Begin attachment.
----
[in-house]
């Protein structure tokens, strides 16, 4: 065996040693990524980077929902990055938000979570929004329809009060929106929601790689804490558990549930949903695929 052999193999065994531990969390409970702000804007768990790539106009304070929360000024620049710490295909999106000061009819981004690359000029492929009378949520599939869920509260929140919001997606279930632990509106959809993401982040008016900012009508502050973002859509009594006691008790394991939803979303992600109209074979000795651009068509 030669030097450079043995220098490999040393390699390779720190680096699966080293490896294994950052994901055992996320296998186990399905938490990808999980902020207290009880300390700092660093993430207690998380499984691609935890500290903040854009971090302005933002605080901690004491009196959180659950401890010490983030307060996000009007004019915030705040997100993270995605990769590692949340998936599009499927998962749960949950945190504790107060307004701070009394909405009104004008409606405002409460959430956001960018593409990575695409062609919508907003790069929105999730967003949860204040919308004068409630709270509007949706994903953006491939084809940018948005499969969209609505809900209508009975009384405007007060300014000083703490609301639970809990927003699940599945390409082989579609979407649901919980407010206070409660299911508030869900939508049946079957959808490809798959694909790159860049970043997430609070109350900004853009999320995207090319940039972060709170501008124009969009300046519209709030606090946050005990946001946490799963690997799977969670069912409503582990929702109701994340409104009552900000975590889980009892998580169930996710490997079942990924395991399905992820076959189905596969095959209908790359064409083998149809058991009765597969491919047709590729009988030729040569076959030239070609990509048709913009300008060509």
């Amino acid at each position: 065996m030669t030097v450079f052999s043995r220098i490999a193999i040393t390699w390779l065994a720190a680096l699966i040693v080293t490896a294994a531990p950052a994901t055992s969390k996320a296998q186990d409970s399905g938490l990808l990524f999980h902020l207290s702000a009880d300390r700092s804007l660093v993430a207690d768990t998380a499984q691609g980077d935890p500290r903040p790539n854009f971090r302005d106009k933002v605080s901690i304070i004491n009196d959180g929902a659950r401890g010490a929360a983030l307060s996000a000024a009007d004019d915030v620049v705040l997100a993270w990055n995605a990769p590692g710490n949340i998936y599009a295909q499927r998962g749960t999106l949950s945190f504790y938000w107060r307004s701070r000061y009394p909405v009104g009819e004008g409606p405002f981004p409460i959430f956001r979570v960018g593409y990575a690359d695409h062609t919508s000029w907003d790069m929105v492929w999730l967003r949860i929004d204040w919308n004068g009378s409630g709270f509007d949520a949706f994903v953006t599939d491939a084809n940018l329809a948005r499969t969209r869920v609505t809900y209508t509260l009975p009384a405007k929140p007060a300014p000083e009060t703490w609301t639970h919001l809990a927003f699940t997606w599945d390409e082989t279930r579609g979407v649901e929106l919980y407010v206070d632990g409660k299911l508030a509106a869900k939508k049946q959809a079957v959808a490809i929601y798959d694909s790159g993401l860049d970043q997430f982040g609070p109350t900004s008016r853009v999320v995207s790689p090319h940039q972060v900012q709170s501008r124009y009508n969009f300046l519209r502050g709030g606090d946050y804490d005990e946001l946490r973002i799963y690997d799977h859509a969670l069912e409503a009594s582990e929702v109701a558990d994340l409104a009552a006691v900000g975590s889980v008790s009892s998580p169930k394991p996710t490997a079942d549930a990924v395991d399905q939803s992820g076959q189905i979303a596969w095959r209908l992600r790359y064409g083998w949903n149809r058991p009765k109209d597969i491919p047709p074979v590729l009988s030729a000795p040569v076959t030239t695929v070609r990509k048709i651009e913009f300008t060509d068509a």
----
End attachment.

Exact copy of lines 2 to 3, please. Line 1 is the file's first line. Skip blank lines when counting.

């Protein structure tokens, strides 16, 4: 065996040693990524980077929902990055938000979570929004329809009060929106929601790689804490558990549930949903695929 052999193999065994531990969390409970702000804007768990790539106009304070929360000024620049710490295909999106000061009819981004690359000029492929009378949520599939869920509260929140919001997606279930632990509106959809993401982040008016900012009508502050973002859509009594006691008790394991939803979303992600109209074979000795651009068509 030669030097450079043995220098490999040393390699390779720190680096699966080293490896294994950052994901055992996320296998186990399905938490990808999980902020207290009880300390700092660093993430207690998380499984691609935890500290903040854009971090302005933002605080901690004491009196959180659950401890010490983030307060996000009007004019915030705040997100993270995605990769590692949340998936599009499927998962749960949950945190504790107060307004701070009394909405009104004008409606405002409460959430956001960018593409990575695409062609919508907003790069929105999730967003949860204040919308004068409630709270509007949706994903953006491939084809940018948005499969969209609505809900209508009975009384405007007060300014000083703490609301639970809990927003699940599945390409082989579609979407649901919980407010206070409660299911508030869900939508049946079957959808490809798959694909790159860049970043997430609070109350900004853009999320995207090319940039972060709170501008124009969009300046519209709030606090946050005990946001946490799963690997799977969670069912409503582990929702109701994340409104009552900000975590889980009892998580169930996710490997079942990924395991399905992820076959189905596969095959209908790359064409083998149809058991009765597969491919047709590729009988030729040569076959030239070609990509048709913009300008060509």
């Amino acid at each position: 065996m030669t030097v450079f052999s043995r220098i490999a193999i040393t390699w390779l065994a720190a680096l699966i040693v080293t490896a294994a531990p950052a994901t055992s969390k996320a296998q186990d409970s399905g938490l990808l990524f999980h902020l207290s702000a009880d300390r700092s804007l660093v993430a207690d768990t998380a499984q691609g980077d935890p500290r903040p790539n854009f971090r302005d106009k933002v605080s901690i304070i004491n009196d959180g929902a659950r401890g010490a929360a983030l307060s996000a000024a009007d004019d915030v620049v705040l997100a993270w990055n995605a990769p590692g710490n949340i998936y599009a295909q499927r998962g749960t999106l949950s945190f504790y938000w107060r307004s701070r000061y009394p909405v009104g009819e004008g409606p405002f981004p409460i959430f956001r979570v960018g593409y990575a690359d695409h062609t919508s000029w907003d790069m929105v492929w999730l967003r949860i929004d204040w919308n004068g009378s409630g709270f509007d949520a949706f994903v953006t599939d491939a084809n940018l329809a948005r499969t969209r869920v609505t809900y209508t509260l009975p009384a405007k929140p007060a300014p000083e009060t703490w609301t639970h919001l809990a927003f699940t997606w599945d390409e082989t279930r579609g979407v649901e929106l919980y407010v206070d632990g409660k299911l508030a509106a869900k939508k049946q959809a079957v959808a490809i929601y798959d694909s790159g993401l860049d970043q997430f982040g609070p109350t900004s008016r853009v999320v995207s790689p090319h940039q972060v900012q709170s501008r124009y009508n969009f300046l519209r502050g709030g606090d946050y804490d005990e946001l946490r973002i799963y690997d799977h859509a969670l069912e409503a009594s582990e929702v109701a558990d994340l409104a009552a006691v900000g975590s889980v008790s009892s998580p169930k394991p996710t490997a079942d549930a990924v395991d399905q939803s992820g076959q189905i979303a596969w095959r209908l992600r790359y064409g083998w949903n149809r058991p009765k109209d597969i491919p047709p074979v590729l009988s030729a000795p040569v076959t030239t695929v070609r990509k048709i651009e913009f300008t060509d068509a």